by Michael Curtis
Pop icon Madonna performs at the Ramat Gan stadium near Tel Aviv on May 31, 2012. (photo credit: Ariel Schalit/AP)
Without a song the day would never end, the road would never bend. In the purple dusk of twilight time, the music is a beautiful melody that haunts one’s reverie. Yet,the news that the Eurovision song contest (Eurovision) will be held in Tel Aviv, Israel, has produced an outcry from the usual suspects, unrelenting hostile towards the State of Israel. Participants in the annual contest, more than 50 countries, primarily but not confined to members of the European Broadcasting Union, submit an original song to be performed on live TV or over the radio. The contest has been won three times by Israel since it first participated in it in 1973.
In 2018 the contest held in Lisbon was won by Netta Barzilai of Israel who performed in unconventional dress her song Toy, accompanied by her chicken dance, a song of female independence which she said was influenced by the #MeToo movement and women searching for and finding their voices. According to rules of the contest, Israel was therefore entitled to host the 2019 contest on May 18, 2019 in which 49 countries will participate. It is expected to attract 20,000 tourists, and among the performers will be Madonna who has appeared a number of times in Israel. The original intention of Israeli authorities was to hold it in Jerusalem, but in view of political controversy over the city, the government compromised and agreed it would be held in Tel Aviv.
The Israeli symbol of the contest is formed by a union of three triangles, to emphasize the power of union and harmony of diverse elements. However, the usual subjects, refusing to accept this gesture of goodwill, began a campaign to prevent Israel being the host country, using a number of open letters in the British newspaper, The Guardian. Though no objective individual is likely to perceive any logical connection between songs stealing across the meadows of one’s heart in Tel Aviv performed by artists from many countries on one hand and unrelated Israeli public policy, the critics insist the basic issue for removing the Eurovision Contest from Israel is systematic violation of Palestinian human rights, land theft evictions, shootings, beatings and worse by security forces. On September 7, 2018,The Guardian published a letter from 141 “artists from Europe,” calling for the contest be moved from Israel. Apparently, somewhere there’s music, however faint the tune, but not in Israel.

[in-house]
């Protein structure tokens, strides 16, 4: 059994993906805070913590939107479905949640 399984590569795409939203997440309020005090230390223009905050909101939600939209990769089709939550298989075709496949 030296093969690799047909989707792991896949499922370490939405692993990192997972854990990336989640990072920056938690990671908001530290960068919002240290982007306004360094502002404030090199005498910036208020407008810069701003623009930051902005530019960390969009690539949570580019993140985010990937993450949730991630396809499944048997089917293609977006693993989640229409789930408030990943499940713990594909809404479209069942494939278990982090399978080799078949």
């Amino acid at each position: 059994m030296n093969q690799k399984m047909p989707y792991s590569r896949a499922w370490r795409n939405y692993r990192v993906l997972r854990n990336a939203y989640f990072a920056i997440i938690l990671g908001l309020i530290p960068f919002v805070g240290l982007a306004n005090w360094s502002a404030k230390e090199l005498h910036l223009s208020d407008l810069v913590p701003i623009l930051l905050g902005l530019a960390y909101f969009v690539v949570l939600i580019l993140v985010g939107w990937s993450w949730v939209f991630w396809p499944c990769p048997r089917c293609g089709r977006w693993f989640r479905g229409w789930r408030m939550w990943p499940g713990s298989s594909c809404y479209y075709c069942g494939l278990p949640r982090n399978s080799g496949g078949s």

A second letter, signed by 50 people and published by The Guardian on January 29, 2019, called on the BBC not to cover in any broadcast the contest in Israel. The BBC had planned on February 2019 to screen a program, “You Decide,” a discussion of the Eurovision event The signatories called for Eurovision to be relocated to a country where “crimes against freedom of expression are not being committed.”
To its credit the BBC, rejected this call, stating that Eurovision is not a political event and does not endorse any political message or campaign. The host county is determined by the rules of Eurovision competition not by the BBC.
It might be useful to indicate some of the usual suspects, starting with the well- known critics of Israel: rock singer Roger Waters, formerly of Pink Floyd, who seems to have made a second career out of anti-Israeli activity, and film makers Mike Leigh and Ken Loach and playwright Caryl Churchill. It is more surprising and inexplicable to find unexpected public figures: Julie Christie, co-star of Doctor Zhivago, Maxine Peake, TV actress, fashion designer Vivienne Westwood, and publisher Carmen Callil, co-founder in 1793 of Virago, feminist publishing house.